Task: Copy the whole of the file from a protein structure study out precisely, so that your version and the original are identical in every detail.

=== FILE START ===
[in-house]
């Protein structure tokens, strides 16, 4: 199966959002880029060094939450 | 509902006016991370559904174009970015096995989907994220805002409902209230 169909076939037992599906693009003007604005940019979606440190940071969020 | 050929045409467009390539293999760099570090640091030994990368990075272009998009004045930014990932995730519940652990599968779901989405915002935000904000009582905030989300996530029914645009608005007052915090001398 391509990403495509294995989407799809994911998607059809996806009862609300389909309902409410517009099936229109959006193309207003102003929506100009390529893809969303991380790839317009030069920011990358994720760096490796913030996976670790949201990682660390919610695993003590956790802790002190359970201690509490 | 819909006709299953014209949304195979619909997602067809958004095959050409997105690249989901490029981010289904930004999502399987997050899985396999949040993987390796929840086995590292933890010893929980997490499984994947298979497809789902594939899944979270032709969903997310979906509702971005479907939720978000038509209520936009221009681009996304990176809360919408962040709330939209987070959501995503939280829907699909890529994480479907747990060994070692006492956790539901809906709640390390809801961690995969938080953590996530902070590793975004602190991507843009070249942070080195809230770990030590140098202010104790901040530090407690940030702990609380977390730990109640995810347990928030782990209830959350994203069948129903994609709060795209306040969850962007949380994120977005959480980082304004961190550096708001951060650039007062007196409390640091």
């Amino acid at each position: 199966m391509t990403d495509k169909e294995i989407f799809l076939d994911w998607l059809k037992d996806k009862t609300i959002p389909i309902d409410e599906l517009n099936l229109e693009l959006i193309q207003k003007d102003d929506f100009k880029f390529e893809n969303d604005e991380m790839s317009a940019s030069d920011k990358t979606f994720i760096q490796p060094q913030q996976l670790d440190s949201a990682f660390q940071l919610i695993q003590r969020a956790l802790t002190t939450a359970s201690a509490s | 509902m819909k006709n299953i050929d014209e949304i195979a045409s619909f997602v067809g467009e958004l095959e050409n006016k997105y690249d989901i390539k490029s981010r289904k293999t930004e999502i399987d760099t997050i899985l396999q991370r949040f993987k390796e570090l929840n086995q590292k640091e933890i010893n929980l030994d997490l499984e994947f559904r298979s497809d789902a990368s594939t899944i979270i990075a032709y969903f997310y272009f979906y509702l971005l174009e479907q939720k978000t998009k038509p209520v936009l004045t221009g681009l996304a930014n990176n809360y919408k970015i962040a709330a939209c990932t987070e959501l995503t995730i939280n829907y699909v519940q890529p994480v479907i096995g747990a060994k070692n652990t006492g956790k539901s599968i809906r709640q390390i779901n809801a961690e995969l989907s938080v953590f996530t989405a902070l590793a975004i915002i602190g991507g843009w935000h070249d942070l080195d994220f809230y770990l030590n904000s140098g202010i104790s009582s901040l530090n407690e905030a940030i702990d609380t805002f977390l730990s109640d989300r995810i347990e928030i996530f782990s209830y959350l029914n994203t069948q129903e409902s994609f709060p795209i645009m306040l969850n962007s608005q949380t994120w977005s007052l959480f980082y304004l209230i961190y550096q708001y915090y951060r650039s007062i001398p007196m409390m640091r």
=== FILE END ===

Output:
[in-house]
């Protein structure tokens, strides 16, 4: 199966959002880029060094939450 | 509902006016991370559904174009970015096995989907994220805002409902209230 169909076939037992599906693009003007604005940019979606440190940071969020 | 050929045409467009390539293999760099570090640091030994990368990075272009998009004045930014990932995730519940652990599968779901989405915002935000904000009582905030989300996530029914645009608005007052915090001398 391509990403495509294995989407799809994911998607059809996806009862609300389909309902409410517009099936229109959006193309207003102003929506100009390529893809969303991380790839317009030069920011990358994720760096490796913030996976670790949201990682660390919610695993003590956790802790002190359970201690509490 | 819909006709299953014209949304195979619909997602067809958004095959050409997105690249989901490029981010289904930004999502399987997050899985396999949040993987390796929840086995590292933890010893929980997490499984994947298979497809789902594939899944979270032709969903997310979906509702971005479907939720978000038509209520936009221009681009996304990176809360919408962040709330939209987070959501995503939280829907699909890529994480479907747990060994070692006492956790539901809906709640390390809801961690995969938080953590996530902070590793975004602190991507843009070249942070080195809230770990030590140098202010104790901040530090407690940030702990609380977390730990109640995810347990928030782990209830959350994203069948129903994609709060795209306040969850962007949380994120977005959480980082304004961190550096708001951060650039007062007196409390640091």
């Amino acid at each position: 199966m391509t990403d495509k169909e294995i989407f799809l076939d994911w998607l059809k037992d996806k009862t609300i959002p389909i309902d409410e599906l517009n099936l229109e693009l959006i193309q207003k003007d102003d929506f100009k880029f390529e893809n969303d604005e991380m790839s317009a940019s030069d920011k990358t979606f994720i760096q490796p060094q913030q996976l670790d440190s949201a990682f660390q940071l919610i695993q003590r969020a956790l802790t002190t939450a359970s201690a509490s | 509902m819909k006709n299953i050929d014209e949304i195979a045409s619909f997602v067809g467009e958004l095959e050409n006016k997105y690249d989901i390539k490029s981010r289904k293999t930004e999502i399987d760099t997050i899985l396999q991370r949040f993987k390796e570090l929840n086995q590292k640091e933890i010893n929980l030994d997490l499984e994947f559904r298979s497809d789902a990368s594939t899944i979270i990075a032709y969903f997310y272009f979906y509702l971005l174009e479907q939720k978000t998009k038509p209520v936009l004045t221009g681009l996304a930014n990176n809360y919408k970015i962040a709330a939209c990932t987070e959501l995503t995730i939280n829907y699909v519940q890529p994480v479907i096995g747990a060994k070692n652990t006492g956790k539901s599968i809906r709640q390390i779901n809801a961690e995969l989907s938080v953590f996530t989405a902070l590793a975004i915002i602190g991507g843009w935000h070249d942070l080195d994220f809230y770990l030590n904000s140098g202010i104790s009582s901040l530090n407690e905030a940030i702990d609380t805002f977390l730990s109640d989300r995810i347990e928030i996530f782990s209830y959350l029914n994203t069948q129903e409902s994609f709060p795209i645009m306040l969850n962007s608005q949380t994120w977005s007052l959480f980082y304004l209230i961190y550096q708001y915090y951060r650039s007062i001398p007196m409390m640091r």